I was truly saddened to read that Diana Wynne Jones passed away on March 26th. I came across this news via the internet; as a matter of fact, I read about it on a book blog.
I first discovered DWJ about 15 years ago when my daughter asked me to buy her a copy of Witch Week. Of course I read it myself. It was right up my alley, being both a children’s book and one having to do with magic. This was around the time that Harry Potter was catching on in a big way, and I wondered if JK Rowling had read the Chrestomanci series. Both series have a few things in common. For instance, both are set in a world where magic is an accepted part of life. Some people are born with magical ability, while others are not. And those who do have it have to be carefully trained in its proper use, so they don’t endanger themselves or anyone else.
Anyway, I went on to read everything by DWJ that I could get my hands on, and I have re-read much of it many times.
Jones has been a major figure in the sci fi / fantasy literature world for a long time, and a lot of people are in mourning right now. The most emotional reminiscence / celebration of her life that I’ve seen so far was written by Neil Gaiman http://journal.neilgaiman.com/2011/03/being-alive.html . Gaiman was a personal friend of DWJ for many years, and at various points she seemed to serve as his mentor, mother, critic and muse.
The Guardian published an obituary ( http://www.guardian.co.uk/books/2011/mar/27/diana-wynne-jones-obituary) that did a good job of putting Jones' body of work into its proper context. The obit also pointed out that Jones’ early life experiences contributed to her rare ability to convey the feelings of a child who has been abandoned, neglected, and left to fend for himself. Not because the adults in his life are evil or cruel, but because they’re too selfish and self-absorbed to remember that he is there. Despite the fact that many of her child protagonists are without an adult to care for them in the way that every child deserves to be cared for, they're still resilient and capable of figuring things out for themselves. Jones herself discussed this aspect of her life in detail in an autobiographical sketch that was published on her official website (here it is: http://www.leemac.freeserve.co.uk/autobiog.htm ) It’s well worth a look, if you’re interested in how she came to write the kinds of characters she is famous for. She also talks about her childhood encounters with two legendary giants of the children’s literature world, Arthur Ransome and Beatrix Potter, both of whom apparently hated children!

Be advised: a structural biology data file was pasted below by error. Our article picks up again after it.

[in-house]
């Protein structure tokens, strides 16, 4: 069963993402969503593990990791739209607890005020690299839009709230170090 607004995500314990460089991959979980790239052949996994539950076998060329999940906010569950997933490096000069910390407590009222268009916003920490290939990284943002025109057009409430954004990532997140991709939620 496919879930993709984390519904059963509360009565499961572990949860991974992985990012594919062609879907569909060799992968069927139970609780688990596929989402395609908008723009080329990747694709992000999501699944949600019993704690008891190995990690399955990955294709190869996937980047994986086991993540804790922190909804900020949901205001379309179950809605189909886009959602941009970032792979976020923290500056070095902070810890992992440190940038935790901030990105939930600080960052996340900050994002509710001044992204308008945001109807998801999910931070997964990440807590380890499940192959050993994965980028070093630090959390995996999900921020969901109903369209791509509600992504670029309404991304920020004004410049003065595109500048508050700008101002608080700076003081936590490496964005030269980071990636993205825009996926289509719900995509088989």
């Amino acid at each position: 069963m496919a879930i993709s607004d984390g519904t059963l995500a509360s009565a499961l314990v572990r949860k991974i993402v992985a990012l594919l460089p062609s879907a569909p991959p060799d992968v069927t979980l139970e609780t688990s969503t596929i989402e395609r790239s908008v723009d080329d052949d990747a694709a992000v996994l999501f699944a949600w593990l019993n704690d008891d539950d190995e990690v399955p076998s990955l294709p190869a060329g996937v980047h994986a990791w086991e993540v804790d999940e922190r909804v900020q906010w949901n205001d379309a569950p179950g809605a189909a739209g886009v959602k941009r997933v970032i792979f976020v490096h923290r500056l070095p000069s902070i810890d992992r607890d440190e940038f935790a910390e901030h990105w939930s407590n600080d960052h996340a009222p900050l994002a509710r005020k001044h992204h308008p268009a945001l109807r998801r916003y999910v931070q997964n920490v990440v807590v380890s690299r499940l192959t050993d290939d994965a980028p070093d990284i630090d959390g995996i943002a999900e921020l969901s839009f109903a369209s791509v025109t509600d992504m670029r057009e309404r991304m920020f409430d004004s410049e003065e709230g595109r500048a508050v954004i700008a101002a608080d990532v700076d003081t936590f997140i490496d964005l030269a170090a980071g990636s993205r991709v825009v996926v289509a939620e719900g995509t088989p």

I’m not going to review any of Jones’ books now because I’m about to go on a DWJ reading binge and I’ll probably re-read most of them, or at least my favorites. So I’ll save the reviews for later.
For right now I just want to do homage, so I'll simply list what in my opinion are her best.
And finally, here is another link, this one to an real live scholarly paper written by Deborah Kaplan and published in the Journal of the Fantastic in the Arts. With footnotes and works cited. It's rather interesting in a geeky sort of way. http://www.suberic.net/~deborah.kaplan/JFA.21_2.kaplan.pdf
But Diana didn’t take herself that seriously; she possessed humor and modesty and she was a down-to-earth person. You can tell this much from her writing.